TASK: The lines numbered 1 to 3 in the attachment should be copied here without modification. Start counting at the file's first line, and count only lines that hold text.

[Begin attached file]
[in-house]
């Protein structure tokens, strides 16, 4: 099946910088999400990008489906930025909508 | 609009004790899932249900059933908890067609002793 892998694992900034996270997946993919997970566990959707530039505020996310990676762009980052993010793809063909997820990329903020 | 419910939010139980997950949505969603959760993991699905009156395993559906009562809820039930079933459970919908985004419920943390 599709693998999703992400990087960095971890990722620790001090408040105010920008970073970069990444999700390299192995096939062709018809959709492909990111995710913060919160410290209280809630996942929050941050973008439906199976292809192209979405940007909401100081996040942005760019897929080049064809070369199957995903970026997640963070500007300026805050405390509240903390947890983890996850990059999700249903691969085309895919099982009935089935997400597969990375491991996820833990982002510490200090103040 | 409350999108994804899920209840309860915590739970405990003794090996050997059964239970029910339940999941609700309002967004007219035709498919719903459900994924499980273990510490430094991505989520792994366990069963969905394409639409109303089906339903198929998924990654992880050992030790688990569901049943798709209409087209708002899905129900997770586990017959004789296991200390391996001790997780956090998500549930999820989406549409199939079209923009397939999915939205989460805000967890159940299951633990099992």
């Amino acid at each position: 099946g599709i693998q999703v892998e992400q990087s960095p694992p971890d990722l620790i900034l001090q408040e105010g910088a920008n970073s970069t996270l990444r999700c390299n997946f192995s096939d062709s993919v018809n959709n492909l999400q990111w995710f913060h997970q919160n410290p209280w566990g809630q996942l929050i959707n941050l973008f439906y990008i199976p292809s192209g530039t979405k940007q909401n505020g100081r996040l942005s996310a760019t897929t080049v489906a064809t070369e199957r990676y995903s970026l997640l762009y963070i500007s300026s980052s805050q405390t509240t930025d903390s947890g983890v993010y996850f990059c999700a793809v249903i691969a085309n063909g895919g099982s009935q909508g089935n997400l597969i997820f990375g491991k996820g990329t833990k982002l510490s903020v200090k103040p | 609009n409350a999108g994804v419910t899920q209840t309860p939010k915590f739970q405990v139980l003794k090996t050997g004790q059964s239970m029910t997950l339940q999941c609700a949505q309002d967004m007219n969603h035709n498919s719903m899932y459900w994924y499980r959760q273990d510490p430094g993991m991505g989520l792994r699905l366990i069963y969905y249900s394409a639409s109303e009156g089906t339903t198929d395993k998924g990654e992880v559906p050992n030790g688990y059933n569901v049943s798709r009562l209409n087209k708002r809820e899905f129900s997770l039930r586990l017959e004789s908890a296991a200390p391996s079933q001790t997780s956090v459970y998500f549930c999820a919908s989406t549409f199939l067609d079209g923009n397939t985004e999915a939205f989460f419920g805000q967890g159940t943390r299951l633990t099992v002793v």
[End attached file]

[in-house]
């Protein structure tokens, strides 16, 4: 099946910088999400990008489906930025909508 | 609009004790899932249900059933908890067609002793 892998694992900034996270997946993919997970566990959707530039505020996310990676762009980052993010793809063909997820990329903020 | 419910939010139980997950949505969603959760993991699905009156395993559906009562809820039930079933459970919908985004419920943390 599709693998999703992400990087960095971890990722620790001090408040105010920008970073970069990444999700390299192995096939062709018809959709492909990111995710913060919160410290209280809630996942929050941050973008439906199976292809192209979405940007909401100081996040942005760019897929080049064809070369199957995903970026997640963070500007300026805050405390509240903390947890983890996850990059999700249903691969085309895919099982009935089935997400597969990375491991996820833990982002510490200090103040 | 409350999108994804899920209840309860915590739970405990003794090996050997059964239970029910339940999941609700309002967004007219035709498919719903459900994924499980273990510490430094991505989520792994366990069963969905394409639409109303089906339903198929998924990654992880050992030790688990569901049943798709209409087209708002899905129900997770586990017959004789296991200390391996001790997780956090998500549930999820989406549409199939079209923009397939999915939205989460805000967890159940299951633990099992």
């Amino acid at each position: 099946g599709i693998q999703v892998e992400q990087s960095p694992p971890d990722l620790i900034l001090q408040e105010g910088a920008n970073s970069t996270l990444r999700c390299n997946f192995s096939d062709s993919v018809n959709n492909l999400q990111w995710f913060h997970q919160n410290p209280w566990g809630q996942l929050i959707n941050l973008f439906y990008i199976p292809s192209g530039t979405k940007q909401n505020g100081r996040l942005s996310a760019t897929t080049v489906a064809t070369e199957r990676y995903s970026l997640l762009y963070i500007s300026s980052s805050q405390t509240t930025d903390s947890g983890v993010y996850f990059c999700a793809v249903i691969a085309n063909g895919g099982s009935q909508g089935n997400l597969i997820f990375g491991k996820g990329t833990k982002l510490s903020v200090k103040p | 609009n409350a999108g994804v419910t899920q209840t309860p939010k915590f739970q405990v139980l003794k090996t050997g004790q059964s239970m029910t997950l339940q999941c609700a949505q309002d967004m007219n969603h035709n498919s719903m899932y459900w994924y499980r959760q273990d510490p430094g993991m991505g989520l792994r699905l366990i069963y969905y249900s394409a639409s109303e009156g089906t339903t198929d395993k998924g990654e992880v559906p050992n030790g688990y059933n569901v049943s798709r009562l209409n087209k708002r809820e899905f129900s997770l039930r586990l017959e004789s908890a296991a200390p391996s079933q001790t997780s956090v459970y998500f549930c999820a919908s989406t549409f199939l067609d079209g923009n397939t985004e999915a939205f989460f419920g805000q967890g159940t943390r299951l633990t099992v002793v």